Revisiting the composition, rediscovering its form, the weight of its line after three years was satisfying. It was like a reunion with an old friend, so much time has past, and so little. To my eye, the copy is actually better than the original, there’s more nuance, because as they say, “practice makes perfect.” The eagle’s intensity is rendered with more subtlety; an artist’s hand mellows with age.

The sheet size is 11X14, so it will fit nicely in a standard size mat and frame that you buy. You can bid here on my blog or, if you prefer a more private channel, e-mail me at The bidding starts at $40 and will close in one month: November 8.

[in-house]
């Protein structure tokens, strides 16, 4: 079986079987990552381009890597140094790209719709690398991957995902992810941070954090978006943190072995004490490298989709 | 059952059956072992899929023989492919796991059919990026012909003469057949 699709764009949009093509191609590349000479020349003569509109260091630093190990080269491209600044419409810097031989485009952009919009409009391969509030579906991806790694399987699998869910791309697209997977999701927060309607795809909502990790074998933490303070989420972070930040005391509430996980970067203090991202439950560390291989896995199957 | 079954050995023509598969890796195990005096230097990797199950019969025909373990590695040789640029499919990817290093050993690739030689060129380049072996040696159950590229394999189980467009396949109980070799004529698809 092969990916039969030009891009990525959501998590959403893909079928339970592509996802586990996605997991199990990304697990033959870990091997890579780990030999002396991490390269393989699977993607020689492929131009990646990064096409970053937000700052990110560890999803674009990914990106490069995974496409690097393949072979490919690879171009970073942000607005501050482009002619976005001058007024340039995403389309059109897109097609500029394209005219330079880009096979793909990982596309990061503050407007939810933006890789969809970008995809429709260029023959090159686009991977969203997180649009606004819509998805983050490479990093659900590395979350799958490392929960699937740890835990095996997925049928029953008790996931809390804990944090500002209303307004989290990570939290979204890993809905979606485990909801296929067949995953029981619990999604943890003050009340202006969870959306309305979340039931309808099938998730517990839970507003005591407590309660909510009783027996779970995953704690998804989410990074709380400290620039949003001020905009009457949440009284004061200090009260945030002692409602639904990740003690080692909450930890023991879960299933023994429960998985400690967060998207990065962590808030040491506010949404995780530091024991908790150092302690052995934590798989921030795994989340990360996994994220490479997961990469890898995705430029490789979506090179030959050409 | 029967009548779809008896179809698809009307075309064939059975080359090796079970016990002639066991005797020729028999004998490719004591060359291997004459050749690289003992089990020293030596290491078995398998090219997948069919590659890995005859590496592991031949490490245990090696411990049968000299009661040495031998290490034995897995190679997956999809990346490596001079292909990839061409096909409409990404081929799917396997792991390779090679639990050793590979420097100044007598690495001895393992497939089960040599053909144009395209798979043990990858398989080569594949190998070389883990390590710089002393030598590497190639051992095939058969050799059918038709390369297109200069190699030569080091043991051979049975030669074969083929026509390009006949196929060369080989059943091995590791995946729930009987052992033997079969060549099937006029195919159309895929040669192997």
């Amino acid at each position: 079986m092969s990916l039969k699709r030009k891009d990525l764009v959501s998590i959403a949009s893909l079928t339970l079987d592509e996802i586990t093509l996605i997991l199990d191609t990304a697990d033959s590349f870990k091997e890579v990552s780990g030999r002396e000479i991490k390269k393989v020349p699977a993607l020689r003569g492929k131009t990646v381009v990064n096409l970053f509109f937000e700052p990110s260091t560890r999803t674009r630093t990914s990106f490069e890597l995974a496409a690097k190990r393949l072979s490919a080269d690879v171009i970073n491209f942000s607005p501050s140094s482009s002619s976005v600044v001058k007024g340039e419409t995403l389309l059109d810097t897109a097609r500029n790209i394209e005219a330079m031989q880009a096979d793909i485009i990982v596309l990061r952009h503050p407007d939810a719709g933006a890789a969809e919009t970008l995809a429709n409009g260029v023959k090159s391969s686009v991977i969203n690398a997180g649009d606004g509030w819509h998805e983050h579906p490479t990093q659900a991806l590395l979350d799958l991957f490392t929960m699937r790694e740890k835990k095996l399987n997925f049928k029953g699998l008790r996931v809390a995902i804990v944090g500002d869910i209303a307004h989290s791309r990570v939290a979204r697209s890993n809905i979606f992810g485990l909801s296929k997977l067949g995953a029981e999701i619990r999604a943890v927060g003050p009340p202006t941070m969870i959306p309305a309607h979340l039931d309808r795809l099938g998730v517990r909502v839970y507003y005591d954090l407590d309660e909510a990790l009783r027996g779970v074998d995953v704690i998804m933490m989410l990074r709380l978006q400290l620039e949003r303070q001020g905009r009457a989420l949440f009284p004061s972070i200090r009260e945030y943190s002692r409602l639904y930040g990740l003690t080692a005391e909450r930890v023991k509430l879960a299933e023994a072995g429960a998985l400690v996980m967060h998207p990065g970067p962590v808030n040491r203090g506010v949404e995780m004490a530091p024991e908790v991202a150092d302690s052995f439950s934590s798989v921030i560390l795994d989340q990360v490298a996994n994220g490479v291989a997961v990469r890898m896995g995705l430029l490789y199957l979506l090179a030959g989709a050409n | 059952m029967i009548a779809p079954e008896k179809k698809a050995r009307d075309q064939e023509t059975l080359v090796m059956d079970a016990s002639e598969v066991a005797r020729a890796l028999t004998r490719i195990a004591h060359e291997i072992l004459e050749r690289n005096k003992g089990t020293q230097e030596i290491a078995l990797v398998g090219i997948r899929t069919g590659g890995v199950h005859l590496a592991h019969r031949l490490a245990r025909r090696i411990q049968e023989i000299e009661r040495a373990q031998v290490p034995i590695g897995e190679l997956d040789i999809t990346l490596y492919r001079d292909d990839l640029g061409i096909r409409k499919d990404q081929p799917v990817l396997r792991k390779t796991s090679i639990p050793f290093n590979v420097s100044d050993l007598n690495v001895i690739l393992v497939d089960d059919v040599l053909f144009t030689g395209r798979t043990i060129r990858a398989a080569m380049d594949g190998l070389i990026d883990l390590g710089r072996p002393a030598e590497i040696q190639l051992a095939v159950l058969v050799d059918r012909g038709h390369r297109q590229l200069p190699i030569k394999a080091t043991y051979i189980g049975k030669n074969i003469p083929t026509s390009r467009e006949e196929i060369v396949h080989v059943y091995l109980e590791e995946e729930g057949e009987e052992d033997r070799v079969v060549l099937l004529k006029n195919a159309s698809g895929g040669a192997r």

Best wishes. Satisfaction—as much as such an illusive concept can be achieved—is guaranteed. Please forward any questions.

Thursday, October 2, 2008

book signing

Forgive me. I've been ill and away from my blog. Still shaky, but let's hope I'm back.

As part of this month's First Friday celebration, I'll be signing copies of my book, "Natural Histories: Stories from the Tennessee Valley" and the companion notecards at Woodward Books in the Old City on Friday, October 3, 5 p.m. to closing.

Woodward Books is located at 108 E. Jackson Avenue. They specialize in fine antiquarian and out of print books. If you love old books, this is the shop for you.

If you want to talk about collectible books, Tim and Jeannie will be happy to oblige!